Authorities have been examining whether Fort Hood massacre suspect Nidal Malik Hasan wired money to Pakistan in recent months, an action that one senior lawmaker said would raise serious questions about Hasan's possible connections to militant Islamic groups.
Rep. Pete Hoekstra, R-Mich., said sources "outside of the [intelligence] community" learned about Hasan's possible connections to the Asian country, which faces a massive Islamist insurgency and is widely believed to be Osama bin Laden's hiding place.
Hoekstra, the ranking Republican on the House Intelligence Committee, would not identify the sources. But he said "they are trying to follow up on it because they recognize that if there are communications – phone or money transfers with somebody in Pakistan – it just raises a whole other level of questions."
Much remains unknown about the 39-year-old Hasan, born in Virginia to Palestinian immigrants. He lived alone near the Army base in Killeen, Texas, and would sometimes use a neighbor's computer even though he had his own.
"With what I know about Hasan to date ... I would expect we will learn more about him that will make us concerned," Hoekstra said, "rather than information that says, 'Oh man, we got that all wrong and this had nothing to do with terrorism.' "
Hasan's finances have been a mystery since last week, when the Army major and psychiatrist allegedly shot and killed 13 colleagues at the sprawling Central Texas military base. Hasan earned more than $90,000 a year and had no dependents, yet lived in an aging one-bedroom apartment that rented for about $300 a month.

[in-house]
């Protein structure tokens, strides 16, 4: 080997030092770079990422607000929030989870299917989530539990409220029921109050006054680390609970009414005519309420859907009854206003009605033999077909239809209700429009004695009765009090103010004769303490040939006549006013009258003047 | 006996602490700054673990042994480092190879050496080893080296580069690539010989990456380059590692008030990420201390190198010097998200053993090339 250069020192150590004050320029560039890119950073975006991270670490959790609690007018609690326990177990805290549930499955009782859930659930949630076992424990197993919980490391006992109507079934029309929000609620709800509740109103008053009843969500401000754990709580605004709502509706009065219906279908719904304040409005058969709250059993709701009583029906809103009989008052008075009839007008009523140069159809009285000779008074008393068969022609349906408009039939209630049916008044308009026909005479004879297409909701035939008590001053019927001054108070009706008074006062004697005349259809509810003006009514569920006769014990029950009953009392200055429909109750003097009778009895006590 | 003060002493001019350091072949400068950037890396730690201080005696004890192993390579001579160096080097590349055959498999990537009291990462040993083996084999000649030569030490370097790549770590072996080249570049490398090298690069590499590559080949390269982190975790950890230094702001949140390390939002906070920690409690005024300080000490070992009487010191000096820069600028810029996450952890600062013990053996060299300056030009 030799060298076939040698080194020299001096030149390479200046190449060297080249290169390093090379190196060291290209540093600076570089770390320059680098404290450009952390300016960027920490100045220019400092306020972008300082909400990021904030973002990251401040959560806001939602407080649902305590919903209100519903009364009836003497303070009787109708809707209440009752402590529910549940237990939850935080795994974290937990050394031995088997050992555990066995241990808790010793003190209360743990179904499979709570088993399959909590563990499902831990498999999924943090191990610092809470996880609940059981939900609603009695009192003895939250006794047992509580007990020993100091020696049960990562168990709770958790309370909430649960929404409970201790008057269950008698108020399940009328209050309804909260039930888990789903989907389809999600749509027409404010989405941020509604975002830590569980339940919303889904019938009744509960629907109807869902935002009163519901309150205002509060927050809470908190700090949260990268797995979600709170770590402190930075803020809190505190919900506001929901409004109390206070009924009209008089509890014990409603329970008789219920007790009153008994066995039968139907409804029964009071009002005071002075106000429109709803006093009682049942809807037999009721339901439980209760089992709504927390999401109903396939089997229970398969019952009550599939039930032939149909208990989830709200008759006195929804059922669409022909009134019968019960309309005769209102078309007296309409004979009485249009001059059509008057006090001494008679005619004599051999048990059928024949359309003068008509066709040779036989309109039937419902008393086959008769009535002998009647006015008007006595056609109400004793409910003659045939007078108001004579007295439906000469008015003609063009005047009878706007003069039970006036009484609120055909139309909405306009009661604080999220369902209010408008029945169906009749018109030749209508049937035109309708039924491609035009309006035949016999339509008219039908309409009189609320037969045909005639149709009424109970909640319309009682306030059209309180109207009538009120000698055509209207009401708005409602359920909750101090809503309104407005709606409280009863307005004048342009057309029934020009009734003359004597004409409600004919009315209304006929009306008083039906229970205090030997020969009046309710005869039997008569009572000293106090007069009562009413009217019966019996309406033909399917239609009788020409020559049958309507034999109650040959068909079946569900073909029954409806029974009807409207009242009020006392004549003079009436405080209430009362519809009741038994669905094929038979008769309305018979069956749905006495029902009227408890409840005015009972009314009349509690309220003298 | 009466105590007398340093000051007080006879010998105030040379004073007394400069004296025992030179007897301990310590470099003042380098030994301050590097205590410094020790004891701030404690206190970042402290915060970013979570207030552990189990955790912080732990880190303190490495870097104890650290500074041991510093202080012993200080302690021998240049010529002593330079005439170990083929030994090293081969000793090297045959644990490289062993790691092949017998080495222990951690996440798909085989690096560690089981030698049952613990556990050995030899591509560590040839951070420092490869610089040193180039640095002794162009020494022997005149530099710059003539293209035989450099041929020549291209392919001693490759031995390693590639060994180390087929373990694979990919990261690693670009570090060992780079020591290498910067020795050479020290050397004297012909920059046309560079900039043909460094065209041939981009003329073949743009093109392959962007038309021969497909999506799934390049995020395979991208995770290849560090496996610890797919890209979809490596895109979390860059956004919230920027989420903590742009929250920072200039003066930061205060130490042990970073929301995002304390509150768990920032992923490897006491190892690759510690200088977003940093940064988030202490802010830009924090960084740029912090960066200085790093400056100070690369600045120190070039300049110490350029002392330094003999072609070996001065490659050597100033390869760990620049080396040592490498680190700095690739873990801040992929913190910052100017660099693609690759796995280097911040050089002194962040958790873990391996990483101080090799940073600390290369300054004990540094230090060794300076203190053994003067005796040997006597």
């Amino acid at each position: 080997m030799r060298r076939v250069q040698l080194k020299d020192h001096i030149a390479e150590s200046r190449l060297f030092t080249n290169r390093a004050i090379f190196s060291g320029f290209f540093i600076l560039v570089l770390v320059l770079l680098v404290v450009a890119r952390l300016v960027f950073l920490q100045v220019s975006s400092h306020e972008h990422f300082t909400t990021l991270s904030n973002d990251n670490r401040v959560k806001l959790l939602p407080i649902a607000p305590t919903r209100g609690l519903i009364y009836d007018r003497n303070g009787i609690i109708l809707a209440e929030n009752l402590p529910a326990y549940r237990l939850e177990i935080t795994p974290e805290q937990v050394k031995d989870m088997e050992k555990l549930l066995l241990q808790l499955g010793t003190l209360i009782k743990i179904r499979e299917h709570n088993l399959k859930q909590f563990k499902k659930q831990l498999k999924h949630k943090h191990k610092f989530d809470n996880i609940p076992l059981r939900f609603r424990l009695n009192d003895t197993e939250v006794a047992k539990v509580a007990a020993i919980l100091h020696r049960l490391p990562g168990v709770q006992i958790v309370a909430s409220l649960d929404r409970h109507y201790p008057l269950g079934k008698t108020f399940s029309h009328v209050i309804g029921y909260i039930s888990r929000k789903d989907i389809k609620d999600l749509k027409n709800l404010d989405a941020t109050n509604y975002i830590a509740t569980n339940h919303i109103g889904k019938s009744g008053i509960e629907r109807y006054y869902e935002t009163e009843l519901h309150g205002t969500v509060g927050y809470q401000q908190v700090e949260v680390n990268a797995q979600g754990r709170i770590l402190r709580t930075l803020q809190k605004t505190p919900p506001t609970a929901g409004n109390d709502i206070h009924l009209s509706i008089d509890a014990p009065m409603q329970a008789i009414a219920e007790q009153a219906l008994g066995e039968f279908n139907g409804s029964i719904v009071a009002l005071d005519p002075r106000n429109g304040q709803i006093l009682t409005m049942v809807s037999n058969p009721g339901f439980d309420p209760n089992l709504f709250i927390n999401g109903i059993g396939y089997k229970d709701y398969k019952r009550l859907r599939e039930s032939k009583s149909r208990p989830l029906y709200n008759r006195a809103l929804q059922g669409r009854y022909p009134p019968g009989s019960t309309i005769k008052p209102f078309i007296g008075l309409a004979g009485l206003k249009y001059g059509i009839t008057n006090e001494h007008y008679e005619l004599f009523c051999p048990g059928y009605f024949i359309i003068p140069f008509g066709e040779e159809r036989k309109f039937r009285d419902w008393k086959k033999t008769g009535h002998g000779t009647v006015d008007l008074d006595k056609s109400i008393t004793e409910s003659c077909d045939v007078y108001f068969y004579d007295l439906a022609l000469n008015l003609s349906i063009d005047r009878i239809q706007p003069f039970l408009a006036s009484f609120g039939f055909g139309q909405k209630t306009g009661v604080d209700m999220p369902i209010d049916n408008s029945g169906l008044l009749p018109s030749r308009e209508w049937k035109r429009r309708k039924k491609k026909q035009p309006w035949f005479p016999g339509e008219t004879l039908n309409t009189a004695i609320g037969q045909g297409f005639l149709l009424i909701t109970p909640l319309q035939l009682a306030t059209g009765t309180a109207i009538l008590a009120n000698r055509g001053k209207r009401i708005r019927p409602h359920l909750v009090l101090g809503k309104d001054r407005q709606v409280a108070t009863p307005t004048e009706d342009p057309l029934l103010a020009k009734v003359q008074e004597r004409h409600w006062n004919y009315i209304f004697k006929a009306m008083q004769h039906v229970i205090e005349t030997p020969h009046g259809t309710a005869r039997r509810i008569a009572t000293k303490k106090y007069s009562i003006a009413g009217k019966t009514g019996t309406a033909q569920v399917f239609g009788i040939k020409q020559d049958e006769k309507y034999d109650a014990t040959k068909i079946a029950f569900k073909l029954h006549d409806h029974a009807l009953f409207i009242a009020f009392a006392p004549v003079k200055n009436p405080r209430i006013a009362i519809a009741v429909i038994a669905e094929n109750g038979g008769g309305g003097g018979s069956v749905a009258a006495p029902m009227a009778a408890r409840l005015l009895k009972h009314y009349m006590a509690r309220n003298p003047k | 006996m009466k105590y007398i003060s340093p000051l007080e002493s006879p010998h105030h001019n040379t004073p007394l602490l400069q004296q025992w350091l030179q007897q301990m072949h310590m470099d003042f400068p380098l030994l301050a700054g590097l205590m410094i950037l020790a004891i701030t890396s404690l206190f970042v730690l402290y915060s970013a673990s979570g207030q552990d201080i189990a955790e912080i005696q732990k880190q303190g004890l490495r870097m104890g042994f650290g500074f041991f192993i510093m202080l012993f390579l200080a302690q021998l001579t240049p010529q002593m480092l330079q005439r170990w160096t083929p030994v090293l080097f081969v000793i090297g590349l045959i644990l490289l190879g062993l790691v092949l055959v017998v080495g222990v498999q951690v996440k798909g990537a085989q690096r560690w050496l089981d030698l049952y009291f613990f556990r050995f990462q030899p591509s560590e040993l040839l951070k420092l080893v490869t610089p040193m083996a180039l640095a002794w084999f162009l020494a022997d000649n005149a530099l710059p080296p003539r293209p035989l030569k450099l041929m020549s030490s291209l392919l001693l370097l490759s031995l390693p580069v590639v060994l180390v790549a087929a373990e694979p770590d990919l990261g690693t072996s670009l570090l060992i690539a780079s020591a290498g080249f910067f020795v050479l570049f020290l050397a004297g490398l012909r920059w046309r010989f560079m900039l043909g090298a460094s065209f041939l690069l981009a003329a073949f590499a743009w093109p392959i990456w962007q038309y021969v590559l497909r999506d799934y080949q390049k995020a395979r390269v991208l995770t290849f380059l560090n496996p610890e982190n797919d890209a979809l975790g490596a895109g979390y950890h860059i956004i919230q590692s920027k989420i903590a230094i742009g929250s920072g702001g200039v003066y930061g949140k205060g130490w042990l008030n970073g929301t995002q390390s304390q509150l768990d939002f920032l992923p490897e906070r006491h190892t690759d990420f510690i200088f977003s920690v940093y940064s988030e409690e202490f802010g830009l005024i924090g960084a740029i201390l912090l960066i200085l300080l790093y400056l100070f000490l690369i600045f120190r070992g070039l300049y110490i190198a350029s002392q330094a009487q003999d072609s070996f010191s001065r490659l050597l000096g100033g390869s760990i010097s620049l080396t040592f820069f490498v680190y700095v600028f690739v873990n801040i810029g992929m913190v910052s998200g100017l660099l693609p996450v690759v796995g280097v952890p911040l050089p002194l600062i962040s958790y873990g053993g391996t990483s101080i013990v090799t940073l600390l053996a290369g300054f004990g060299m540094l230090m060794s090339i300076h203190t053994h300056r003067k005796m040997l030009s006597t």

"You can bet there is an ongoing, extensive investigation into every single financial transaction he made," said Matt Orwig, a former U.S. attorney for the Eastern District of Texas who has no direct knowledge of the Hasan case. "Federal investigative agencies are very good at tracing the flow of money, both to him and from him."
Authorities know that Hasan sent repeated e-mails, starting some time in December 2008, to a radical Muslim cleric in Yemen. That cleric, Anwar al-Awlaki, formerly served as imam of a large northern Virginia mosque where Hasan worshipped. The U.S.-born cleric praised Hasan after the massacre as "a hero."
In January, al-Awlaki told readers of his blog about "44 ways to support jihad" – a term often translated as "holy war." Many of his points dealt with ways to fund such efforts.
"Probably the most important contribution the Muslims of the West could do for Jihad is making Jihad with their wealth," al-Awlaki wrote. "In many cases the mujahideen are in need of money more than they are in need of men." (continues here at Dallas News)